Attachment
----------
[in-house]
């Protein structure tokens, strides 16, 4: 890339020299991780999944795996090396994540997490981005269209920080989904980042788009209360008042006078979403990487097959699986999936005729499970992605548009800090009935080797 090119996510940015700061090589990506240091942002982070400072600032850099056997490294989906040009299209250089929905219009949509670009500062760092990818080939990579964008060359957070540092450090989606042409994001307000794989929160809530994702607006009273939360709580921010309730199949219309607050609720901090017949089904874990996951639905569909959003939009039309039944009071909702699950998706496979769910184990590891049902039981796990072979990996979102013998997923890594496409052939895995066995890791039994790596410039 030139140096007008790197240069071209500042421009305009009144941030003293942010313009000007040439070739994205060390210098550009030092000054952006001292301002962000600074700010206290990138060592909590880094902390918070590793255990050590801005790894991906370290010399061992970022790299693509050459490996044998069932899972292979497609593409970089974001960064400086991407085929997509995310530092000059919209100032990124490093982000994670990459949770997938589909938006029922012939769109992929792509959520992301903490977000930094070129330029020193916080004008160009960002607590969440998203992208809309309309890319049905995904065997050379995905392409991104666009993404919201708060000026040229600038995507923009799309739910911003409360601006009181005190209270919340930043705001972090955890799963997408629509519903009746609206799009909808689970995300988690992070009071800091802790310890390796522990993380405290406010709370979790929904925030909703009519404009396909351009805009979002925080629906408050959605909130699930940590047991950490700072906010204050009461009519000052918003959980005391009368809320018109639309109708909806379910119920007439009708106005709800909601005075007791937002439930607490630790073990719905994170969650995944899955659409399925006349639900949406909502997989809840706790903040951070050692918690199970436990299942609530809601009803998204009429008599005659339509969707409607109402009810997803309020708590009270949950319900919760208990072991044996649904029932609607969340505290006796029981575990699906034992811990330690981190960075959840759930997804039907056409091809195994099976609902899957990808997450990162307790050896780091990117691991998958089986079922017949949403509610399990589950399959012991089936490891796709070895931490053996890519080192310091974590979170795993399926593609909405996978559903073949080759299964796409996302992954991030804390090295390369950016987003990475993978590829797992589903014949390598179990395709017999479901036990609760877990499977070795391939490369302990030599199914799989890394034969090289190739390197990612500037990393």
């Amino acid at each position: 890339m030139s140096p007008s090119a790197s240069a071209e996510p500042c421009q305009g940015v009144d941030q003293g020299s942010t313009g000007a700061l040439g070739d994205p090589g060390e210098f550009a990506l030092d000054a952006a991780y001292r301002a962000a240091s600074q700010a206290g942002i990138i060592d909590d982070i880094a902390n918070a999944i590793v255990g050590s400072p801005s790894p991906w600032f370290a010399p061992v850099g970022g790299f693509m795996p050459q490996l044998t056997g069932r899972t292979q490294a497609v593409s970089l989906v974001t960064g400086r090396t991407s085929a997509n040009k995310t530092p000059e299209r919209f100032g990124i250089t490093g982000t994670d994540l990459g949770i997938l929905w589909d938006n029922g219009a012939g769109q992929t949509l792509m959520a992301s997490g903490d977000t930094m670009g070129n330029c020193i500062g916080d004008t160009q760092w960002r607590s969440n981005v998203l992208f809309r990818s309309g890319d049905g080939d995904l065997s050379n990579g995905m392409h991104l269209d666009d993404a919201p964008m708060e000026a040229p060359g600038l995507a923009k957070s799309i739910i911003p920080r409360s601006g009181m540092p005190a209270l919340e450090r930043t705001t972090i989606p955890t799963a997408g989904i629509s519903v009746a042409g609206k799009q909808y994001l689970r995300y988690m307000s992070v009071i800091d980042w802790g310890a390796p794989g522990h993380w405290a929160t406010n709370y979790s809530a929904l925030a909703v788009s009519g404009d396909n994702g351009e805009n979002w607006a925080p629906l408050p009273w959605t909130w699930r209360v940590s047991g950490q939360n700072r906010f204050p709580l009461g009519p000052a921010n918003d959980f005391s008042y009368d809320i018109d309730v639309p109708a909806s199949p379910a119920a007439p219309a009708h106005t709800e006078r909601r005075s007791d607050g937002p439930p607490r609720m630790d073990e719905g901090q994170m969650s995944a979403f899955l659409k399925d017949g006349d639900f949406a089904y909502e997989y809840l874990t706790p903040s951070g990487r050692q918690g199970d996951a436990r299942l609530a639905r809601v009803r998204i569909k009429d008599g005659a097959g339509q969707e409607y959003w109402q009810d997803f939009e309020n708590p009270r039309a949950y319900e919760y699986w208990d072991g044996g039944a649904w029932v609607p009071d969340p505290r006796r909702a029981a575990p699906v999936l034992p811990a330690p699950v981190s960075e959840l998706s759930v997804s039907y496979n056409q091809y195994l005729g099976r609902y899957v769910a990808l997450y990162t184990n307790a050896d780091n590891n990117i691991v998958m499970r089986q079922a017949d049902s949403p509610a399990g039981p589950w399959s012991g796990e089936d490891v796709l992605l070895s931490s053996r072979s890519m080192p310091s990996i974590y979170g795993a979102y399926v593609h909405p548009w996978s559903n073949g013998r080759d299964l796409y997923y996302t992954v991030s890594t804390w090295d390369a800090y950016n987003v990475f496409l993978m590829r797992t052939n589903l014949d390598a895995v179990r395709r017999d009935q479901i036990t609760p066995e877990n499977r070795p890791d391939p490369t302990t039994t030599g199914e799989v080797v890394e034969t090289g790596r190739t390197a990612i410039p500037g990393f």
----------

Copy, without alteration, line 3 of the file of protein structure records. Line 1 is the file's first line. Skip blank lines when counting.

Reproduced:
């Amino acid at each position: 890339m030139s140096p007008s090119a790197s240069a071209e996510p500042c421009q305009g940015v009144d941030q003293g020299s942010t313009g000007a700061l040439g070739d994205p090589g060390e210098f550009a990506l030092d000054a952006a991780y001292r301002a962000a240091s600074q700010a206290g942002i990138i060592d909590d982070i880094a902390n918070a999944i590793v255990g050590s400072p801005s790894p991906w600032f370290a010399p061992v850099g970022g790299f693509m795996p050459q490996l044998t056997g069932r899972t292979q490294a497609v593409s970089l989906v974001t960064g400086r090396t991407s085929a997509n040009k995310t530092p000059e299209r919209f100032g990124i250089t490093g982000t994670d994540l990459g949770i997938l929905w589909d938006n029922g219009a012939g769109q992929t949509l792509m959520a992301s997490g903490d977000t930094m670009g070129n330029c020193i500062g916080d004008t160009q760092w960002r607590s969440n981005v998203l992208f809309r990818s309309g890319d049905g080939d995904l065997s050379n990579g995905m392409h991104l269209d666009d993404a919201p964008m708060e000026a040229p060359g600038l995507a923009k957070s799309i739910i911003p920080r409360s601006g009181m540092p005190a209270l919340e450090r930043t705001t972090i989606p955890t799963a997408g989904i629509s519903v009746a042409g609206k799009q909808y994001l689970r995300y988690m307000s992070v009071i800091d980042w802790g310890a390796p794989g522990h993380w405290a929160t406010n709370y979790s809530a929904l925030a909703v788009s009519g404009d396909n994702g351009e805009n979002w607006a925080p629906l408050p009273w959605t909130w699930r209360v940590s047991g950490q939360n700072r906010f204050p709580l009461g009519p000052a921010n918003d959980f005391s008042y009368d809320i018109d309730v639309p109708a909806s199949p379910a119920a007439p219309a009708h106005t709800e006078r909601r005075s007791d607050g937002p439930p607490r609720m630790d073990e719905g901090q994170m969650s995944a979403f899955l659409k399925d017949g006349d639900f949406a089904y909502e997989y809840l874990t706790p903040s951070g990487r050692q918690g199970d996951a436990r299942l609530a639905r809601v009803r998204i569909k009429d008599g005659a097959g339509q969707e409607y959003w109402q009810d997803f939009e309020n708590p009270r039309a949950y319900e919760y699986w208990d072991g044996g039944a649904w029932v609607p009071d969340p505290r006796r909702a029981a575990p699906v999936l034992p811990a330690p699950v981190s960075e959840l998706s759930v997804s039907y496979n056409q091809y195994l005729g099976r609902y899957v769910a990808l997450y990162t184990n307790a050896d780091n590891n990117i691991v998958m499970r089986q079922a017949d049902s949403p509610a399990g039981p589950w399959s012991g796990e089936d490891v796709l992605l070895s931490s053996r072979s890519m080192p310091s990996i974590y979170g795993a979102y399926v593609h909405p548009w996978s559903n073949g013998r080759d299964l796409y997923y996302t992954v991030s890594t804390w090295d390369a800090y950016n987003v990475f496409l993978m590829r797992t052939n589903l014949d390598a895995v179990r395709r017999d009935q479901i036990t609760p066995e877990n499977r070795p890791d391939p490369t302990t039994t030599g199914e799989v080797v890394e034969t090289g790596r190739t390197a990612i410039p500037g990393f």